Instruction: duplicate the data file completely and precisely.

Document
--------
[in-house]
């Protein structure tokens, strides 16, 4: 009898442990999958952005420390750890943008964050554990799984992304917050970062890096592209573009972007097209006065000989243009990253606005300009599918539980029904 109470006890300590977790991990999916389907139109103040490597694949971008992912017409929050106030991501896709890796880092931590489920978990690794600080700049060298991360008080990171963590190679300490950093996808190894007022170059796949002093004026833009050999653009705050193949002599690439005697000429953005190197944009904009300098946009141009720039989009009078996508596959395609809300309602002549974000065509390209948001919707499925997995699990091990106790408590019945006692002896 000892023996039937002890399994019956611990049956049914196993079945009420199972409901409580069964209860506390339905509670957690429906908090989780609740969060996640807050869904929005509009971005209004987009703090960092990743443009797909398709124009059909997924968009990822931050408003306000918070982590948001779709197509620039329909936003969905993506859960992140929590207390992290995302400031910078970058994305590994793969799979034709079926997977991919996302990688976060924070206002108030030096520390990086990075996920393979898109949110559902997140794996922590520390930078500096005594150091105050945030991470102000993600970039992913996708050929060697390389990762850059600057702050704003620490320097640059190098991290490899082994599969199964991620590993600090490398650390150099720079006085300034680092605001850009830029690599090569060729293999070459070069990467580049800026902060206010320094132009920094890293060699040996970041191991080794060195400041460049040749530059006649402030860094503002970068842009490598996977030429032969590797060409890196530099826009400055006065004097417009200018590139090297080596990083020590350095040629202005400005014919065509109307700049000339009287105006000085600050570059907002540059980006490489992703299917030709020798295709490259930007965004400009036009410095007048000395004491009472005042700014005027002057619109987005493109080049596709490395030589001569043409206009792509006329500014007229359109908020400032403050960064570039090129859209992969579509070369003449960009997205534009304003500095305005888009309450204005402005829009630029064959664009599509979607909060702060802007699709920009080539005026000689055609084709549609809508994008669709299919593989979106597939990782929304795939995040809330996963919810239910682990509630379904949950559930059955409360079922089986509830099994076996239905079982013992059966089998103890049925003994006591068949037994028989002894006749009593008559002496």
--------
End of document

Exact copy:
[in-house]
């Protein structure tokens, strides 16, 4: 009898442990999958952005420390750890943008964050554990799984992304917050970062890096592209573009972007097209006065000989243009990253606005300009599918539980029904 109470006890300590977790991990999916389907139109103040490597694949971008992912017409929050106030991501896709890796880092931590489920978990690794600080700049060298991360008080990171963590190679300490950093996808190894007022170059796949002093004026833009050999653009705050193949002599690439005697000429953005190197944009904009300098946009141009720039989009009078996508596959395609809300309602002549974000065509390209948001919707499925997995699990091990106790408590019945006692002896 000892023996039937002890399994019956611990049956049914196993079945009420199972409901409580069964209860506390339905509670957690429906908090989780609740969060996640807050869904929005509009971005209004987009703090960092990743443009797909398709124009059909997924968009990822931050408003306000918070982590948001779709197509620039329909936003969905993506859960992140929590207390992290995302400031910078970058994305590994793969799979034709079926997977991919996302990688976060924070206002108030030096520390990086990075996920393979898109949110559902997140794996922590520390930078500096005594150091105050945030991470102000993600970039992913996708050929060697390389990762850059600057702050704003620490320097640059190098991290490899082994599969199964991620590993600090490398650390150099720079006085300034680092605001850009830029690599090569060729293999070459070069990467580049800026902060206010320094132009920094890293060699040996970041191991080794060195400041460049040749530059006649402030860094503002970068842009490598996977030429032969590797060409890196530099826009400055006065004097417009200018590139090297080596990083020590350095040629202005400005014919065509109307700049000339009287105006000085600050570059907002540059980006490489992703299917030709020798295709490259930007965004400009036009410095007048000395004491009472005042700014005027002057619109987005493109080049596709490395030589001569043409206009792509006329500014007229359109908020400032403050960064570039090129859209992969579509070369003449960009997205534009304003500095305005888009309450204005402005829009630029064959664009599509979607909060702060802007699709920009080539005026000689055609084709549609809508994008669709299919593989979106597939990782929304795939995040809330996963919810239910682990509630379904949950559930059955409360079922089986509830099994076996239905079982013992059966089998103890049925003994006591068949037994028989002894006749009593008559002496």